Friday, 15 November 2019

Building a Prime Lens Kit

Zoom Lenses

When I first set out on my photography journey I used zoom lenses as they offer a lot of flexibility and are a perfect starting point for any would-be photographer. In fact a lot of camera bodies are available with a cheap zoom lens bundled as part of the package. Despite this versatility they do have the caveat that they tend to not be as sharp as prime lenses. 

Along with the 18-55mm kit lens that came with my first camera, another of my first zoom lenses that I bought was an 18-200mm f3.5-f6.3. During my initial phase in photography this lens practically lived on my camera as it seemed like a great all-round lens. The focal range was superb which afforded me great versatility but optically it was far from great. Images lacked sharpness and the colours weren't quite right. It also had a very slow and noisy autofocus motor and of course you lose a lot of light when zoomed in to 200mm due to the lens not having a steady aperture throughout the focal range. To combat that I would have to use a slower shutter speed or if that wasn't possible a higher ISO which in turn produced a more grainy and poorer quality image.

I then moved on and bought both 24-70mm and 70-200mm f2.8 lenses. These lenses both came at a significant cost but are both great lenses which served me well for my needs. In fact I still own them but rarely use them now.

Advantages to zoom lenses:
  • Versatile as the photographer doesn't have to move about as much
  • Don't have to carry as many lenses
  • Speed - ability to capture at different focal lengths quickly without having to change lenses
Disadvantages to zoom lenses:
  • High quality zoom lenses with fixed apertures can be pricey
  • Not as sharp as prime lenses
  • Tend to be bigger and heavier than prime lenses
  • Apertures not as wide as prime lenses


Prime Lenses

Prime lenses are lenses with a fixed focal length. So if you need to change your composition and move closer to or further from your subject you would need to physically do so as there is no means to do this via the lens.

In more recent years I have turned more towards prime lenses and in fact aside from occasionally using a 16-35mm for interior work I now use primes exclusively. Prime lenses tend to be a lot sharper than zoom lenses as they are dedicated to optimally work at a specific focal length and there is less glass that moves around in the lens which reduces diffraction.

With prime lenses it’s possible to shoot in lower light situations as they feature wider apertures than the typical f2.8 of a zoom lens so you can get lenses which shoot at f1.4 or sometimes even wider. A result of having a wider aperture is that you can achieve a much shallower depth of field (DOF). They can also force you to think more about each shot and make you a more creative photographer as you don’t have the luxury of standing in one spot and zooming. You have to “zoom with your feet”.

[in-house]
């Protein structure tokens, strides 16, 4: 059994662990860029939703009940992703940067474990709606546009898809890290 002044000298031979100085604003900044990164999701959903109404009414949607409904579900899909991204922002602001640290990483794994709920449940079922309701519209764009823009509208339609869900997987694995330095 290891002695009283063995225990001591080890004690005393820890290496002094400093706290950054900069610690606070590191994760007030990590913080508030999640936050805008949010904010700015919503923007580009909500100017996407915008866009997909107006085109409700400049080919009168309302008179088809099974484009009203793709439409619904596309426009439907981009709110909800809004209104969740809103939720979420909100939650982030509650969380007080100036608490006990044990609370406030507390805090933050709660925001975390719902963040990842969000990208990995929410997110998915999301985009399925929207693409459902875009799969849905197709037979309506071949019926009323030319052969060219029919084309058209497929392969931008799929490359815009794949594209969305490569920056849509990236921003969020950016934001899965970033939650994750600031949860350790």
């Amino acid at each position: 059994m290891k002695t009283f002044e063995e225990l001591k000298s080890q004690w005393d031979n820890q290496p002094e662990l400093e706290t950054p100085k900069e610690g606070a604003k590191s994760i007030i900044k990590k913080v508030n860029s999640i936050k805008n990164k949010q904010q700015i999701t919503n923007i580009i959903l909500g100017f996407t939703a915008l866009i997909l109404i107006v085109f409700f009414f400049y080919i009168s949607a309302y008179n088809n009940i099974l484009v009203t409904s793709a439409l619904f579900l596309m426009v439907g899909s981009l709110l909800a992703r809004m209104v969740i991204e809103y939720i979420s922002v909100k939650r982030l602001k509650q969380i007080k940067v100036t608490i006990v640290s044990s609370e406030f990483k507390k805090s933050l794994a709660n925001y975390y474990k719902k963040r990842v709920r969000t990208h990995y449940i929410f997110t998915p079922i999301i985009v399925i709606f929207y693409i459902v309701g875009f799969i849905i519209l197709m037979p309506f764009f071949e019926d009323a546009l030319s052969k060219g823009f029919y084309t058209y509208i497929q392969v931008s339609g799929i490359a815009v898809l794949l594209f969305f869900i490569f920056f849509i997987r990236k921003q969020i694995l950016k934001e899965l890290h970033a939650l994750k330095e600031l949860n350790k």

Advantages to prime lenses:
  • Cheaper than zoom lenses
  • Sharper than zoom lenses as there is less moveable glass to cause diffraction
  • Ability to shoot in lower light situations due to wider apertures
  • Usually smaller and weigh less than zoom lenses
  • Make you a more creative photographer as you think more about each shot
Disadvantages to prime lenses:
  • You need to carry more lenses to cover more focal lengths
  • Cannot zoom
  • You need to change lenses if you want another focal length
Samyang AF 35mm f1.4 FE on a shoot

The lenses I use

There are a number of prime lenses that I use on a regular basis which I find would form part of an essential prime lens kit for most photographers. A 35mm f1.4, a 50mm f1.4 and an 85mm f1.4. These three lenses will cover most situations for most photographers. I know a lot of wedding photographers who indeed just use these three lenses to cover an entire wedding with amazing results. When shooting food for various clients I tend to use the three mentioned above but also add in a dedicated macro lens for close up detail shots of the food. So for this Samyang’s 100mm f2.8 macro lens is perfect.

85mm lens is not just great for portraiture

An 85mm lens is pretty much ideally suited to portrait photography as it gives a good amount of compression between the subject and the background. An essential piece of kit for any wedding photographer as it allows you to be a little further away from your subject. At this focal length it doesn’t distort facial features like a wide angle lens would. I use my 85mm to get beautiful, detailed images of drinks/food where I need to isolate the subject from the background by using a relatively wide aperture to capture a shallow DOF with stunning bokeh (out of focus elements). This can also be used on a cropped sensor camera and give a focal length of around 127mm depending on crop factor.
Sony A7Riii with Samyang AF 85mm f1.4 FE @ 1/160th, f3.5, ISO 160

The "Nifty Fifty"